The following sentences sound right to me:
The package arrives tomorrow. (The package is going to arrive tomorrow)
We leave for Hawaii tomorrow. (We are going to leave for Hawaii tomorrow)
But the following sound wrong to me:
We watch The Avengers tomorrow. (We are going to watch The Avengers tomorrow)
He likes it tomorrow. (He is going to like it tomorrow)
The house is demolished next week. (The house is going to be demolished next week)
I don’t understand why the second group sounds wrong. Is it because there is an object or adjective?
Is there a rule for when the present simple could be changed to indicate future time with only an adverb or preposition phrase?
The package arrives tomorrow.
We leave for Hawaii tomorrow.
We often use the present simple for scheduled events, events that appear on timetables, itineraries and calendars. In other words we use it for events whose occurrence is viewed as already firmly fixed for a specific time or date. This is why the sentences above are fine. When we use the present simple like this the time of the scheduled event is seen as important. In contrast,the following sentences sound a bit odd:
We watch The Avengers tomorrow.
He likes it tomorrow.
The house is demolished next week.
The reason for this is that watching a telly programme hardly sounds like a serious scheduled event. It’s more like a loose intention, and we don’t get the feeling that this has been ‘timetabled’ into the week. Similarly in the he likes it sentence, liking something is rarely if ever something that we can schedule. The last sentence also sounds a bit odd outside of a suitable context.
However, if we can provide a suitable context to show that these things have been scheduled, the sentences should sound much better:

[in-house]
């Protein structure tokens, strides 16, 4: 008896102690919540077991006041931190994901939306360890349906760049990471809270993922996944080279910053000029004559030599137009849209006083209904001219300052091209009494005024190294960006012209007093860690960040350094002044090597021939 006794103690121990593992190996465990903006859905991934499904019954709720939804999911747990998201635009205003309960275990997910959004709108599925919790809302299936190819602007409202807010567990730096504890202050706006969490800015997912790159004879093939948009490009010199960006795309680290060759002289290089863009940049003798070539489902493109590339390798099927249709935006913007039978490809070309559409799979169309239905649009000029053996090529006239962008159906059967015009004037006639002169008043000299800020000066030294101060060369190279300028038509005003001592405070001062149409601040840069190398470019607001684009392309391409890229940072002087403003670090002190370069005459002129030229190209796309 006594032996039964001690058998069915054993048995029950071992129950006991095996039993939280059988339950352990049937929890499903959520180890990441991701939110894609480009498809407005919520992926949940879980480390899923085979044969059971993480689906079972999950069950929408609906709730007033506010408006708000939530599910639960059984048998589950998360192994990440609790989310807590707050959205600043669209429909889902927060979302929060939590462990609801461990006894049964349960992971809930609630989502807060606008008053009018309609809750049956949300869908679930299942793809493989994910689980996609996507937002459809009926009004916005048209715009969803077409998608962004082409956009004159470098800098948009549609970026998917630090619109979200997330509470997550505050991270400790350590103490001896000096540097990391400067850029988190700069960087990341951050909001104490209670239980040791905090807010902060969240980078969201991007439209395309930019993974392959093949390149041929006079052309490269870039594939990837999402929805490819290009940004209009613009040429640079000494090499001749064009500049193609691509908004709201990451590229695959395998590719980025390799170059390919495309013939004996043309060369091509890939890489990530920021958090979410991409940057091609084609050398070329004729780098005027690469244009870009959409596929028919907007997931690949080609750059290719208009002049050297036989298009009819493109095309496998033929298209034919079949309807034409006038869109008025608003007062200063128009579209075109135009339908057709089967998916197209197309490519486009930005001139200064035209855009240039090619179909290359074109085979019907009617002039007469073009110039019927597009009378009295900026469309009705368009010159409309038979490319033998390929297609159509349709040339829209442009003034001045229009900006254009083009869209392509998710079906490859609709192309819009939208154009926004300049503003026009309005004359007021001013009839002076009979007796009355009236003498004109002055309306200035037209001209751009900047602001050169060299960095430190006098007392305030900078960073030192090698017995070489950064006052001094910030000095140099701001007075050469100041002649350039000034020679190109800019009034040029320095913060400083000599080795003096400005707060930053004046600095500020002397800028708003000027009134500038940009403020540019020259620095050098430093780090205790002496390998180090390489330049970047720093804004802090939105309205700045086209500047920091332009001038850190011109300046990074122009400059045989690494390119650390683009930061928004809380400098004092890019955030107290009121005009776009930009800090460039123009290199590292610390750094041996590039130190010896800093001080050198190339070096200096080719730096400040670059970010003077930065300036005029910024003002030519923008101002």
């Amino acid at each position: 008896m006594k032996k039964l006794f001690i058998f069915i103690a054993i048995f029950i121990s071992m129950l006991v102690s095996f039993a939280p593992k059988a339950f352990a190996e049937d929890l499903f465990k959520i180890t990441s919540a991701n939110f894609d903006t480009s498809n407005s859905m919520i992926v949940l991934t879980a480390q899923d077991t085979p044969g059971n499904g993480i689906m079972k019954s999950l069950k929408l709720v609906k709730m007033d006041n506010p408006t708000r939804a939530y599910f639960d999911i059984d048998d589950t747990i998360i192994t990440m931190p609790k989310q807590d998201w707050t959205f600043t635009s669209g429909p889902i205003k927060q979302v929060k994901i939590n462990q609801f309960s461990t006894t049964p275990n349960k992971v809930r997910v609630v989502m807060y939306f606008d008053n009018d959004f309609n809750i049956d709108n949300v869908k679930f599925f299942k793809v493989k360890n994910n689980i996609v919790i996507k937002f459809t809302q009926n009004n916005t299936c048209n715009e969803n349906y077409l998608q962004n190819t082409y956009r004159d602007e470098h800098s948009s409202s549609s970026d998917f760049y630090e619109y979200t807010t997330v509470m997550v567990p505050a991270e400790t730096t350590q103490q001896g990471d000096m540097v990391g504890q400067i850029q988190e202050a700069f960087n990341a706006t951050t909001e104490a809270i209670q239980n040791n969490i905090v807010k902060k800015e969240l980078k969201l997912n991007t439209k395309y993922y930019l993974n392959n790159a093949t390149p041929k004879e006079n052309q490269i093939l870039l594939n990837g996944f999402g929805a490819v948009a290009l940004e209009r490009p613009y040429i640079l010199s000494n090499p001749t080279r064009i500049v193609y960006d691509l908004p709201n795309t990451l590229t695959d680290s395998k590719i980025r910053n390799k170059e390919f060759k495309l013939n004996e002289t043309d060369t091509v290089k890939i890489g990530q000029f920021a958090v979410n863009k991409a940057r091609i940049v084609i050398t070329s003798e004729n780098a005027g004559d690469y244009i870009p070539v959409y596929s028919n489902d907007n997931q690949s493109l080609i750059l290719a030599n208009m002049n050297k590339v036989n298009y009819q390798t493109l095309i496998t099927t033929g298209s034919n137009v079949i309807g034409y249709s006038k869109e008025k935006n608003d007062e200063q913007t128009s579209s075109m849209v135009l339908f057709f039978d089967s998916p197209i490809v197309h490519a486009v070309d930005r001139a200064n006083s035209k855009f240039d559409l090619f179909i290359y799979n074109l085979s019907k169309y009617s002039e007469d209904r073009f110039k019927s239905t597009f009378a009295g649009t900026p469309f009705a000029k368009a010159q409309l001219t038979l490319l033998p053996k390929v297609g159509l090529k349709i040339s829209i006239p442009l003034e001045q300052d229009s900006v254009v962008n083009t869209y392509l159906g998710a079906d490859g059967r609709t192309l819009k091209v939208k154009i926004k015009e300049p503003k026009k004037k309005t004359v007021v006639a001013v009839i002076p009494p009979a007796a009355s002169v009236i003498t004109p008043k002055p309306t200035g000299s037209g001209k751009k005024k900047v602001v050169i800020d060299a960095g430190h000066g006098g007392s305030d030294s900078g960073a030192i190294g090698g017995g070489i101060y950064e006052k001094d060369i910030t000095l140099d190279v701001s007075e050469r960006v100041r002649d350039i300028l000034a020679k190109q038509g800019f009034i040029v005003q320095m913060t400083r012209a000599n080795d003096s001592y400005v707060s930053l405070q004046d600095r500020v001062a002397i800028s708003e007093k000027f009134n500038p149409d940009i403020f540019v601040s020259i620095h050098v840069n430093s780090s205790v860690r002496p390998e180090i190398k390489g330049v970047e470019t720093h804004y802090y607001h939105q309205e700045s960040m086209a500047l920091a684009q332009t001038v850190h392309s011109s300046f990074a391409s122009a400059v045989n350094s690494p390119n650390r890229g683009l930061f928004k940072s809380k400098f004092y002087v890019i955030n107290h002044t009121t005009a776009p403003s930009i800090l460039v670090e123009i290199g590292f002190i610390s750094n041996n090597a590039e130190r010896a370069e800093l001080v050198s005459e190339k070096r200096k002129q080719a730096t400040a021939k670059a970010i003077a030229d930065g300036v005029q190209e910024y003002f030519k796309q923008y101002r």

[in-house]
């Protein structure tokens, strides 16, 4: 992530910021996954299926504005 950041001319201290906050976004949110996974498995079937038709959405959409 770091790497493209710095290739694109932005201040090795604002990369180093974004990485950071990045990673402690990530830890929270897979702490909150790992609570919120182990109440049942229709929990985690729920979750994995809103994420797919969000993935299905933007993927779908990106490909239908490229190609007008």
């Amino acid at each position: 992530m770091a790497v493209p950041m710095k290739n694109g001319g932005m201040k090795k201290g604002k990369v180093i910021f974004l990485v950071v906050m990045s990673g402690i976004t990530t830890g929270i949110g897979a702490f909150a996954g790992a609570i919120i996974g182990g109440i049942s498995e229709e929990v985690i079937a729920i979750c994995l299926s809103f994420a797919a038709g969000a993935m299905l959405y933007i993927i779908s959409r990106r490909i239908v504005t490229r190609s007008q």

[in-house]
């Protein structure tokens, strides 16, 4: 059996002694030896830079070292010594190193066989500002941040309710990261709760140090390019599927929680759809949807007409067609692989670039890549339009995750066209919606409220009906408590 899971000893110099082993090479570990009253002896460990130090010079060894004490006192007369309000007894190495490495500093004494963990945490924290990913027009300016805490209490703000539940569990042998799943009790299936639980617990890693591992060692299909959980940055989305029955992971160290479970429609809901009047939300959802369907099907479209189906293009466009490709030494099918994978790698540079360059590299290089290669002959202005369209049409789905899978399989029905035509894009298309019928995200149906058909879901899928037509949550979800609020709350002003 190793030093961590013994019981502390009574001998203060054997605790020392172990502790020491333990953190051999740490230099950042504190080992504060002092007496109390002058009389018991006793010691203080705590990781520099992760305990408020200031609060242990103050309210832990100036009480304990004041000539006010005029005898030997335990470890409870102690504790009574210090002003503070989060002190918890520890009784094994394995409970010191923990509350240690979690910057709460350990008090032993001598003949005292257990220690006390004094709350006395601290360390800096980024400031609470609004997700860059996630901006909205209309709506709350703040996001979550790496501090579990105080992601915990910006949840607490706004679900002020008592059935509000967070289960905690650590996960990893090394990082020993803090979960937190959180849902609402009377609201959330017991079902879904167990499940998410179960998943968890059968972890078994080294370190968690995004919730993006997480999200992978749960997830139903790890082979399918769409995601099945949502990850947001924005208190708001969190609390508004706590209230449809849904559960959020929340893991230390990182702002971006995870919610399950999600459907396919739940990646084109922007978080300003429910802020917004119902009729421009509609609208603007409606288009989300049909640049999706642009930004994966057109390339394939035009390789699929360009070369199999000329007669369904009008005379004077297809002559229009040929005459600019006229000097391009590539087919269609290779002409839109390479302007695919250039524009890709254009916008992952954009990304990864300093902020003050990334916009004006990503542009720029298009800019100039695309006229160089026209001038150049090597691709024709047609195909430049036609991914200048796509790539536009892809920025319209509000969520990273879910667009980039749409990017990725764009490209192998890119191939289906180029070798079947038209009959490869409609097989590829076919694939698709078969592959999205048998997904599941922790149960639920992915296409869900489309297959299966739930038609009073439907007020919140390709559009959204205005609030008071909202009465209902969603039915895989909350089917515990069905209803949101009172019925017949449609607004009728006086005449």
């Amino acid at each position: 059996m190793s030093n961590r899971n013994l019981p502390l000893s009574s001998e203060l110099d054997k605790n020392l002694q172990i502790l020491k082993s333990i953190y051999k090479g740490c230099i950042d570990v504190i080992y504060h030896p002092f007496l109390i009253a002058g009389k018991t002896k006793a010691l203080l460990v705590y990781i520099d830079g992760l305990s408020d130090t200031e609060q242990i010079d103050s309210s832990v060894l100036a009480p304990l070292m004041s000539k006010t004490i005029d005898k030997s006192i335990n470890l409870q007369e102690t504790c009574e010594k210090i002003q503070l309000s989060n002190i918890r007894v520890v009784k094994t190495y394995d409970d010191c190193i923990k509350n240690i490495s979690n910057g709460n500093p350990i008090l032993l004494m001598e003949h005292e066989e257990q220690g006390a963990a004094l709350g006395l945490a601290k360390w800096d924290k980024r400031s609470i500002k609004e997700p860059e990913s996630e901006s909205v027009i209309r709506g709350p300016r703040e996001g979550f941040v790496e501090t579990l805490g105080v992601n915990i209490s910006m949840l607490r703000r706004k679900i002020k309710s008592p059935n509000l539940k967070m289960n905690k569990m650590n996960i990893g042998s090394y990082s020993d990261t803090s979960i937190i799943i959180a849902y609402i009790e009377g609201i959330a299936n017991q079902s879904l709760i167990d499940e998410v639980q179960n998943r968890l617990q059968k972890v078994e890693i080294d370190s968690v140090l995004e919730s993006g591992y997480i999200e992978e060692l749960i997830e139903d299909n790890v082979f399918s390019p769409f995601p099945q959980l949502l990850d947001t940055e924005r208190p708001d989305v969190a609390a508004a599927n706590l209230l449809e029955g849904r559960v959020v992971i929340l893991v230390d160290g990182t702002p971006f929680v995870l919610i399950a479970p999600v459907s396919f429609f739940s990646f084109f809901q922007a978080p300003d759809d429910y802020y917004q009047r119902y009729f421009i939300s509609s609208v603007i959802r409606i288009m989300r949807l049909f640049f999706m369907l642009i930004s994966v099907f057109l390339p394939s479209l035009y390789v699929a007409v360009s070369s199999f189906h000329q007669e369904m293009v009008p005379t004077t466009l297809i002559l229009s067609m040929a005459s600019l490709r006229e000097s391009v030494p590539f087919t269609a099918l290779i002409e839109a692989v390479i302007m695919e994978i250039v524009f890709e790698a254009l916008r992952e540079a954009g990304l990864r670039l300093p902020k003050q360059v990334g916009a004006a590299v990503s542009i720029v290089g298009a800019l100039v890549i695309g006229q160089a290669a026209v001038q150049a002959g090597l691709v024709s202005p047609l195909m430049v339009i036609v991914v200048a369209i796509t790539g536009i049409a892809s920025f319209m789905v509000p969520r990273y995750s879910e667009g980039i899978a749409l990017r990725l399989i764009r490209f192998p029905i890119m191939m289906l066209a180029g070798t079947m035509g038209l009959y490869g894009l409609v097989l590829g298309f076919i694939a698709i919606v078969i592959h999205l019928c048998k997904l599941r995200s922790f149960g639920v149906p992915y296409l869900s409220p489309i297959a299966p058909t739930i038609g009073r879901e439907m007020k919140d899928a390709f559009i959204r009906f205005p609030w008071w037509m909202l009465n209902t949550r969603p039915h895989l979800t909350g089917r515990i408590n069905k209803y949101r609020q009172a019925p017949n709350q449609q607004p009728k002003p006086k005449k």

- A: We have just two more television programmes to look at in our gender and media class before we move on to the graphic novels.
- B: Are we watching The Avengers today then?
- A: No, we watch The Avengers tomorrow. Breaking Bad is next week and then that’s it.
So, for the liking sentence we probably need someone insincere or devious who is going to schedule whether they appear to like something tomorrow. Ah, a politician, that should do it:
- A: So tomorrow we release a statement expressing Cameron’s disapproval of the project?
- B: No, tomorrow he likes it. On Wednesday we leak the information that it was funded with money from Gigburton. On Thursday morning we release the statement expressing Cameron’s scathing disapproval.
Lastly, the house scenario shouldn’t be too hard:
- So the cinema is set for demolition this Thursday; the house is demolished next week, and we lay the foundations for the new arcade after the Christmas break.
We can use the present simple for timetabled events in the future.